Mutations that activate oncogenes in cancer cells stimulate uncontrolled cell proliferation. Tumor-suppressor genes oppose the actions of oncogenes, and their inactivation predisposes to cancer. The realization that oncogenes and tumor-suppressor genes govern diverse biological processes, such as gene expression, cell differentiation, tissue development, and responses to environmental stress, provided key mechanistic insights into tumor formation.
A Hallmark of Cancer: Inactivation of the Rb and p53 Network
Transformation of normal cells to cancer cells commonly involves the disruption of signaling networks regulated by two canonical tumor-suppressor genes encoding the retinoblastoma protein (Rb) and the p53 transcription factor. Although the functions of Rb and p53 are not normally required for cell division, both proteins govern protective "checkpoint" responses that are triggered by DNA damage or by oncogene stimulation. Activation of Rb and p53 induces global changes in gene expression, which either arrest cell division or induce the death of damaged cells. Disruption of Rb and p53 compromises these safeguards, allowing incipient cancer cells to continue to divide, to consolidate mutational damage, and, ultimately, to form tumors.
Arf Tumor Suppression in Acute Lymphoblastic Leukemia
The Philadelphia chromosome (Ph), the first tumor-specific cytogenetic anomaly identified, results from a translocation that adjoins the human ABL oncogene on chromosome 9 to a breakpoint cluster region (BCR) on chromosome 22 to produce the BCR-ABL fusion protein, a constitutively active protein tyrosine kinase. This translocation is the founding lesion of two distinct hematological malignancies—chronic myelogenous leukemia (CML), which initially presents as a relatively benign myeloproliferative disorder, and Ph+ acute lymphoblastic leukemia (ALL), a more aggressive B cell tumor. CML affects immature hematopoietic progenitor cells in which the human INK4-ARF locus is normally silenced and INK4-ARF is seldom deleted. In contrast, in more mature lymphoblastic cells that arise in Ph+ ALL, INK4-ARF is induced and plays a protective role in the early stages of disease. However, rare cells that sustain INK4-ARF deletions emerge as highly aggressive malignant clones that have acquired a capacity for continuous self-renewal. A survey of patients with newly diagnosed Ph+ ALL revealed that almost two-thirds of them had already sustained biallelic INK4-ARF deletions in their leukemic blasts before therapy could be initiated. This suggests that inactivation of the locus contributes to the more aggressive features found in Ph+ ALL than in CML and to reduced therapeutic responsiveness.
Despite the dramatic clinical efficacy of BCR-ABL kinase inhibitors (imatinib, dasatinib, and nilotinib) in treating CML patients, these drugs fail to provide durable therapeutic benefit in those with Ph+ ALL. Our investigations of BCR-ABL–driven B cell ALL in a mouse model system that recapitulates the underlying genetics and therapeutic responsiveness of Ph+ ALL indicated that Arf inactivation enhances the biological "fitness" of Ph+ ALL cells in the hematopoietic microenvironment through tumor cell–autonomous and –nonautonomous mechanisms. Arf deficiency diminishes the effectiveness of targeted therapy in eradicating minimal residual disease and facilitates the subsequent emergence of drug-resistant clones that have acquired BCR-ABL kinase mutations. Hence, deletion of INK4-ARF and mutations in the BCR-ABL kinase collaborate through separate mechanisms to hamper the potentially beneficial effects of targeted therapy in Ph+ ALL.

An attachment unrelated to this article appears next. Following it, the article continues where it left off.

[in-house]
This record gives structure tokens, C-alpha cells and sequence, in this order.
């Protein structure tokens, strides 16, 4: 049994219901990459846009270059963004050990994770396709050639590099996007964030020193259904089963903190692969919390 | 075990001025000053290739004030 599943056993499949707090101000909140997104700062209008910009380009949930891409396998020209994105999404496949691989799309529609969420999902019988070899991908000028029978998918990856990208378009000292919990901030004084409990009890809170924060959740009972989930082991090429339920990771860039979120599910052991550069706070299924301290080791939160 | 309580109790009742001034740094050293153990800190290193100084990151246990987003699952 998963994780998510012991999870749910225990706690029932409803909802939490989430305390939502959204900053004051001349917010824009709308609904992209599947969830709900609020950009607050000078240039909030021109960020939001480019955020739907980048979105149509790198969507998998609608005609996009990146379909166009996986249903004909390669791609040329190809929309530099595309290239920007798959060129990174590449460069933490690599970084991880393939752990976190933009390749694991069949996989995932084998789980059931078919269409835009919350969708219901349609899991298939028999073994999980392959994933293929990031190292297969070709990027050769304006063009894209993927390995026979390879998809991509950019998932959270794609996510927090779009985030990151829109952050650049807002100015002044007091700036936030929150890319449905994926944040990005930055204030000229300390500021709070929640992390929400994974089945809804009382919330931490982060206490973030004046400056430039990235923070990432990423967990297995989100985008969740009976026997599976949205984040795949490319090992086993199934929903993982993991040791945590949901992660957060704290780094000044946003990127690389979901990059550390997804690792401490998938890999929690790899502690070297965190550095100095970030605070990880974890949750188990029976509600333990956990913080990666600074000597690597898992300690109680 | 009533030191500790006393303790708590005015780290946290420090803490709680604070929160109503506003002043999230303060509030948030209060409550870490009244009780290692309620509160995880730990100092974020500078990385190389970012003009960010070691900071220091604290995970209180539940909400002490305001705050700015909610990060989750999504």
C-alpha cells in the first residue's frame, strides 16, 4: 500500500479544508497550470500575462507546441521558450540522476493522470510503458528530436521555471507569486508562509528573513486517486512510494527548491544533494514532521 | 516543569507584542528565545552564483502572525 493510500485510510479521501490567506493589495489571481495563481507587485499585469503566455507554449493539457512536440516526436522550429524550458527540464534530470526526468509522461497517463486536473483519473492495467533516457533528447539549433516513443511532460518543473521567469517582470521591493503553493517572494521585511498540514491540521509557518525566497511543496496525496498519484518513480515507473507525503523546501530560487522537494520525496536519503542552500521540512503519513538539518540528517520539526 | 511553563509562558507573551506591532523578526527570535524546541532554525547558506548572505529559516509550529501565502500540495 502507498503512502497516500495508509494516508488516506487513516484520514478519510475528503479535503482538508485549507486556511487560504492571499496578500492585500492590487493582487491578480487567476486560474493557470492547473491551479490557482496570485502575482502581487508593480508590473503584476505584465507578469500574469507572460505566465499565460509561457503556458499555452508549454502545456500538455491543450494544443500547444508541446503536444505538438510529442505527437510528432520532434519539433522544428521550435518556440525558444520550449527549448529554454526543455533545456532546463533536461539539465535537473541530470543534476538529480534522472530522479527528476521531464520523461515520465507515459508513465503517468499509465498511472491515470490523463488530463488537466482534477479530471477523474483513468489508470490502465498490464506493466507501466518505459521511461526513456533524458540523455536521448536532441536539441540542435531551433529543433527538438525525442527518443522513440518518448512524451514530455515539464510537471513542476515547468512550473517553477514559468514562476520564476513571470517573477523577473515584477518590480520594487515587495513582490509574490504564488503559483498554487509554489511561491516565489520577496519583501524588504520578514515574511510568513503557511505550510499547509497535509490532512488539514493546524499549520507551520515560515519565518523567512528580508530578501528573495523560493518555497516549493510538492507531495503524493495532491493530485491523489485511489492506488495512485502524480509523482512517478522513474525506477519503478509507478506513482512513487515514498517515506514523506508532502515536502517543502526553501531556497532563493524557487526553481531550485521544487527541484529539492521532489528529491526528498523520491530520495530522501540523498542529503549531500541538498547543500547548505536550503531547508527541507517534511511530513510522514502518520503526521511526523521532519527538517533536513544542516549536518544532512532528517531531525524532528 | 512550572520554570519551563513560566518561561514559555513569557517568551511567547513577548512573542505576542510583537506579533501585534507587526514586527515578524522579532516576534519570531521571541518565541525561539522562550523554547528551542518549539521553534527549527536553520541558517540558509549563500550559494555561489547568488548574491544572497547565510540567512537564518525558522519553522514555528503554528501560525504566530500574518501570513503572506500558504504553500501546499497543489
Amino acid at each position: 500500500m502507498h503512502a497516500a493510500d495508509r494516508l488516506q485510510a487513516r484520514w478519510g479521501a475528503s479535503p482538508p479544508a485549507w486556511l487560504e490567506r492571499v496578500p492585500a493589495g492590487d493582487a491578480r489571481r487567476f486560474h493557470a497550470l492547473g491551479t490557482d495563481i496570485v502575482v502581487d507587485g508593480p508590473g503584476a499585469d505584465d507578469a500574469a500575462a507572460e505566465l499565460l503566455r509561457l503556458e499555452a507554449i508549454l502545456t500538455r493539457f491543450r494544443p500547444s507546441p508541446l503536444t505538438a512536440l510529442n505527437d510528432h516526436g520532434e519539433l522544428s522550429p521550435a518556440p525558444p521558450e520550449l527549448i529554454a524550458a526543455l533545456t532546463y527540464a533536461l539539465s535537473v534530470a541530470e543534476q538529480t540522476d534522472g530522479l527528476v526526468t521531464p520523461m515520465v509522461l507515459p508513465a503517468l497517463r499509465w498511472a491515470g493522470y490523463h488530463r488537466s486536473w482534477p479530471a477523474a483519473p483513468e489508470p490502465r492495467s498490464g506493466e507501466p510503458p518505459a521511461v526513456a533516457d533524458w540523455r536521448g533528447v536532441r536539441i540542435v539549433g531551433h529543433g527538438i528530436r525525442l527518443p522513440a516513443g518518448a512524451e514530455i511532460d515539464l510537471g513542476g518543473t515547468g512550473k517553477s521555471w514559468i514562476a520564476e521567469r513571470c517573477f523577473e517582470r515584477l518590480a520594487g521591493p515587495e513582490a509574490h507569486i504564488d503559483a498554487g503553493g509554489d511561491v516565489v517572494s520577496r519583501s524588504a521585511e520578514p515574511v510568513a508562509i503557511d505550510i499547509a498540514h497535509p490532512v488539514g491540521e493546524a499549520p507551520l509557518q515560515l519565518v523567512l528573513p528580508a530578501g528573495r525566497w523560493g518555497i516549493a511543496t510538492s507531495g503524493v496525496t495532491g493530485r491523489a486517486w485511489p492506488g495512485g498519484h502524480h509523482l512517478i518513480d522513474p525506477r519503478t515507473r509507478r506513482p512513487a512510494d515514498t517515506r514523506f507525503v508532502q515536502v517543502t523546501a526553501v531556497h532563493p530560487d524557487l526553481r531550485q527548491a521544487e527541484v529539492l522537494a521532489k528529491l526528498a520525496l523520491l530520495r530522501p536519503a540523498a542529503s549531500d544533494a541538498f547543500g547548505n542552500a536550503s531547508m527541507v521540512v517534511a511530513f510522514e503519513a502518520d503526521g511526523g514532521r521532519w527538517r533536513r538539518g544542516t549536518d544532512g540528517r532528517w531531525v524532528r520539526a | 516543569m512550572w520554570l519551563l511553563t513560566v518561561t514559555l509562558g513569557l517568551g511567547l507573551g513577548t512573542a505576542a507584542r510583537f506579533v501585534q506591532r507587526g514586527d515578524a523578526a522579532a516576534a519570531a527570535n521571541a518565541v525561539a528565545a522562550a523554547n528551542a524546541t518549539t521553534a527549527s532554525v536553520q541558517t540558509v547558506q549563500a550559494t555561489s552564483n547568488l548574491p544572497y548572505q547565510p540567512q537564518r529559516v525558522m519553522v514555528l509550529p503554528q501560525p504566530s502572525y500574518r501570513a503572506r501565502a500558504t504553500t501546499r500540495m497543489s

BCR-ABL circumvents the normal requirement of B lymphoid cells for supportive hematopoietic cytokines, but targeted inhibition of the kinase with dasatinib restores their dependence on cytokines for survival. Salutary cytokine signaling in the hematopoietic microenvironment maintains minimal residual disease, but treatment of leukemic mice with dasatinib together with a second drug that interferes with cytokine receptor signaling, provokes a significantly improved therapeutic response. These preclinical data have now formed the basis for a phase I/II clinical trial combining dasatinib, a JaK kinase inhibitor, and selected chemotherapeutic agents for treatment of human patients with Ph+ ALL.
Disparate Physiological Functions of Arf Suggest Another Role for Limiting Tumor Progression
Arf is not generally expressed in normal tissues but is induced in response to activated oncogenes, thereby triggering p53-dependent elimination of incipient cancer cells (Figure 2). Paradoxically, we detected Arf expression in three tissues during early mouse development: (1) in the hyaloid vasculature of the eye, (2) in male germ cells (spermatogonia) in seminiferous tubules, and (3) in the fetal yolk sac, a tissue which arises from extraembryonic endoderm. Inactivation of Arf in these three tissues results in focal developmental defects that respectively lead to blindness, impaired spermatogenesis, and delayed formation of extraembryonic endoderm in the earliest stages of embryogenesis. Studies in which Arf deletions were specifically targeted to affected tissues, combined with the use of engineered "indicator strains," in which engagement of the Arf promoter was monitored throughout mouse development, revealed that Arf inactivation provokes alterations in cell-to-cell adhesion and migration that underlie each of these disparate defects. Our working hypothesis is that Arf inactivation in tumor cells similarly promotes aberrant cell migration and tumor cell metastasis, providing a conceptual link between Arf's developmental and tumor-suppressive functions.
As of March 11, 2013